If untreated, pulmonary embolism can be fatal. In fact, pulmonary embolism is fatal for around one-third of undiagnosed cases. However, if a doctor successfully diagnoses pulmonary embolism, prompt treatment can increase someone's chance of survival up to 95 percent. In undiagnosed cases, the likelihood of death is high within the first couple hours after the pulmonary embolism arises. Some people with undiagnosed pulmonary embolism experience unexplained pulmonary hypertension, in which sections of the heart wear out from the immense strain it takes to pump blood through both clogged arteries and the remaining open ones. People most at risk for the fatal complications of pulmonary embolism are those who already have a serious heart or lung disease. However, most healthy people can survive minor pulmonary embolism with medical help.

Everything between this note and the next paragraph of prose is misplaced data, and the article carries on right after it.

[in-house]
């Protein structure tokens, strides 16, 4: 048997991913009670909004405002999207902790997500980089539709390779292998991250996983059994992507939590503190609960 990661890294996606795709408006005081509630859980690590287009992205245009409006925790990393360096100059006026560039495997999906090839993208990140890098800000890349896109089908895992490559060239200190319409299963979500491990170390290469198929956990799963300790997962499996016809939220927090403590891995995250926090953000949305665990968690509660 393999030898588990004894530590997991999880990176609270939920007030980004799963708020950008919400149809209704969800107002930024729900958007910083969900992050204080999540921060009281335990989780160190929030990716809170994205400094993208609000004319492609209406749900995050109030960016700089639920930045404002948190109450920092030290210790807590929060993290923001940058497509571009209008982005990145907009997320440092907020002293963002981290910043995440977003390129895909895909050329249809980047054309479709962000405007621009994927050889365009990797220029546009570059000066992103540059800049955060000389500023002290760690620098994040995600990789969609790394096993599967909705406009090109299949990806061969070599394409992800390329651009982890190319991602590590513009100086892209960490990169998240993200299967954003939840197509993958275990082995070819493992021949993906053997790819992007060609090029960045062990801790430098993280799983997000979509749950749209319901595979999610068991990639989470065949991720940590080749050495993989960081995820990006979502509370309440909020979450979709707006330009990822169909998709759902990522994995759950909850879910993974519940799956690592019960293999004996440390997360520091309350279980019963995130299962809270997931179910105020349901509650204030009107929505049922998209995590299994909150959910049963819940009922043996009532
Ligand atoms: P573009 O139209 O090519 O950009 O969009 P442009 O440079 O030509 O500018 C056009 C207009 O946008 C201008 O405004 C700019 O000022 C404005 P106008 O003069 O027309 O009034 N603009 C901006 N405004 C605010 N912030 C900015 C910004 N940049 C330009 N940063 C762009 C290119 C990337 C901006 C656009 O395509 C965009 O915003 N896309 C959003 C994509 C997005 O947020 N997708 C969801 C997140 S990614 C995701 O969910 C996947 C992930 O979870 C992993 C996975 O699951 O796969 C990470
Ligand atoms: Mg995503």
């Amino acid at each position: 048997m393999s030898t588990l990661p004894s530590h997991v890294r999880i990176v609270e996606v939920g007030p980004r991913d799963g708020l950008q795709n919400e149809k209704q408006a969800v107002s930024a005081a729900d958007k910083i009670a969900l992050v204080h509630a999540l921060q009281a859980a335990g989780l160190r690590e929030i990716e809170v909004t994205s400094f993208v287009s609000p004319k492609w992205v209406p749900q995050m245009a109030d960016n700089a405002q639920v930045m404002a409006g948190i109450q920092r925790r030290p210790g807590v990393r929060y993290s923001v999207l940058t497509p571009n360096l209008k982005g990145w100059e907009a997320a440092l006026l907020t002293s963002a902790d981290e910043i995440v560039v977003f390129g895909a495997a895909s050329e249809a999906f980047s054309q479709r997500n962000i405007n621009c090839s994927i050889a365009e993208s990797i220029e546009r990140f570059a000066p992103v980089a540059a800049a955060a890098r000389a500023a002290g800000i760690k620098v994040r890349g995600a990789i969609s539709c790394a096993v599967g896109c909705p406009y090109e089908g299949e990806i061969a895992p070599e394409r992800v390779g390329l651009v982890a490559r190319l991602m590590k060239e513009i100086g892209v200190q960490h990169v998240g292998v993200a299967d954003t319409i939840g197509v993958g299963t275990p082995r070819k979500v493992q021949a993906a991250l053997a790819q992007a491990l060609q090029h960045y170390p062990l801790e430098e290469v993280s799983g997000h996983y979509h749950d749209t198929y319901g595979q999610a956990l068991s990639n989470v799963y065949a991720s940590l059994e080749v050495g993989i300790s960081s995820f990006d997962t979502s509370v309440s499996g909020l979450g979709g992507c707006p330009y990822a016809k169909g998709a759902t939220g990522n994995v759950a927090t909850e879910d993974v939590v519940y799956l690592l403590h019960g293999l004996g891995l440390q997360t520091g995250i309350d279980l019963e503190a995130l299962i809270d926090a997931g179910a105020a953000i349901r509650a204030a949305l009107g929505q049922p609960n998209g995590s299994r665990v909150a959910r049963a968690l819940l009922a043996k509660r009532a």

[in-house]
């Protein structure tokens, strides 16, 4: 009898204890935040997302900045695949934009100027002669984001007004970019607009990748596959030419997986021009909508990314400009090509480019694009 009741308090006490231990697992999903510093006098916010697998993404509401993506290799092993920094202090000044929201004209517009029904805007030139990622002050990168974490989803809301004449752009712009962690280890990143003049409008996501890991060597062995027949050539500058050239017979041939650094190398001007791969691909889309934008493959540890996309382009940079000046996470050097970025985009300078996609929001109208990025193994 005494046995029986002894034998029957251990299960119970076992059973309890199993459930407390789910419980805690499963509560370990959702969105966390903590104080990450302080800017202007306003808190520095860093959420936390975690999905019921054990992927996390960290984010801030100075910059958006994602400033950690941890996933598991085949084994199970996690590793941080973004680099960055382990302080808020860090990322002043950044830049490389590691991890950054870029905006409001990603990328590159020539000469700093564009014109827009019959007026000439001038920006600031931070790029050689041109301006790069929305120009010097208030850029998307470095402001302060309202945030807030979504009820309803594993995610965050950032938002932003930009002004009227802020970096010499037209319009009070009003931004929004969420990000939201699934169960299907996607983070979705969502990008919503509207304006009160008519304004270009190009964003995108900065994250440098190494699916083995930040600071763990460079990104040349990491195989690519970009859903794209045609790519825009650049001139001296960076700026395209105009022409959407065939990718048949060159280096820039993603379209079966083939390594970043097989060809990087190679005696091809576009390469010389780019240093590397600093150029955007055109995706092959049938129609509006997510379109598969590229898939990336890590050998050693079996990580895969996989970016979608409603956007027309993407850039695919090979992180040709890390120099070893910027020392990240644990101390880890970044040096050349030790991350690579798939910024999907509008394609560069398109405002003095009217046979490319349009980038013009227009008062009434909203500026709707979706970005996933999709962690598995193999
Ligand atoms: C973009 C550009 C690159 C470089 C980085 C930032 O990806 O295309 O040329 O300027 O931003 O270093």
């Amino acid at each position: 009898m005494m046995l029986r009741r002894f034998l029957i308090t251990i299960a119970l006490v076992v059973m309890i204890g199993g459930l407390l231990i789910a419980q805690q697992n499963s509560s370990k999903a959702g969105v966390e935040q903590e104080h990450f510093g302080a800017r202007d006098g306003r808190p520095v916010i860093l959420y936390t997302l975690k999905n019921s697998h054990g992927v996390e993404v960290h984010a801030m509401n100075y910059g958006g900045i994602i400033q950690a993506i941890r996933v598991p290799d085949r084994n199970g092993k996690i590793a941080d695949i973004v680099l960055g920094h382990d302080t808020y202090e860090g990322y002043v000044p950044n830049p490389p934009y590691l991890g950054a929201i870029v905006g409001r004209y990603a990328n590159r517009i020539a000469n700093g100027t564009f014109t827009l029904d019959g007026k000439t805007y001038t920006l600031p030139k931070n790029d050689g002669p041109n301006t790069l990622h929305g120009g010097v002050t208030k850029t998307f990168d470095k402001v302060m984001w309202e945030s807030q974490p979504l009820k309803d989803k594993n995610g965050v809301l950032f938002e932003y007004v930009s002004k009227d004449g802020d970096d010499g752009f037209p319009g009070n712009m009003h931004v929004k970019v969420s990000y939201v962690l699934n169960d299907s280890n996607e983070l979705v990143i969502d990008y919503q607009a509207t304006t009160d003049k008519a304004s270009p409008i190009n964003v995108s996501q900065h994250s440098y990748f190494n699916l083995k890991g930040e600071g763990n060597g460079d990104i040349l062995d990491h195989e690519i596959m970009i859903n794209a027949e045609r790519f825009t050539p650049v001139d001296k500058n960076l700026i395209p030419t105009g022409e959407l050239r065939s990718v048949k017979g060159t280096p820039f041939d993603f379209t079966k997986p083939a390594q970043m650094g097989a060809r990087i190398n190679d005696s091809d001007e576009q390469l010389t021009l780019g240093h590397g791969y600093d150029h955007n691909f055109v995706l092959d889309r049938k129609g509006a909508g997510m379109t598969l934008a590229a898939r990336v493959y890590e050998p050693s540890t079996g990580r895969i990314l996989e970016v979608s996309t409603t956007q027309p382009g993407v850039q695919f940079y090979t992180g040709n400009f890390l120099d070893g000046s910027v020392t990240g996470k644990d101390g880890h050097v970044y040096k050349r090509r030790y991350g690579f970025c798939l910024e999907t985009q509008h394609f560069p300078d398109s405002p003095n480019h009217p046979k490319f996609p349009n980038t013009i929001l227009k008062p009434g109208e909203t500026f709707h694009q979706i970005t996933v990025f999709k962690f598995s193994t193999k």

- Q How do medications treat pulmonary embolism?
- Q How does age affect risk for pulmonary embolism?
- Q Who needs surgery for an acute pulmonary embolism?
- Q Are there risks to taking anticoagulants for pulmonary embolism?
- Q Does pulmonary embolism run in families?
- Q How does a ventilation-perfusion scan diagnose pulmonary embolism?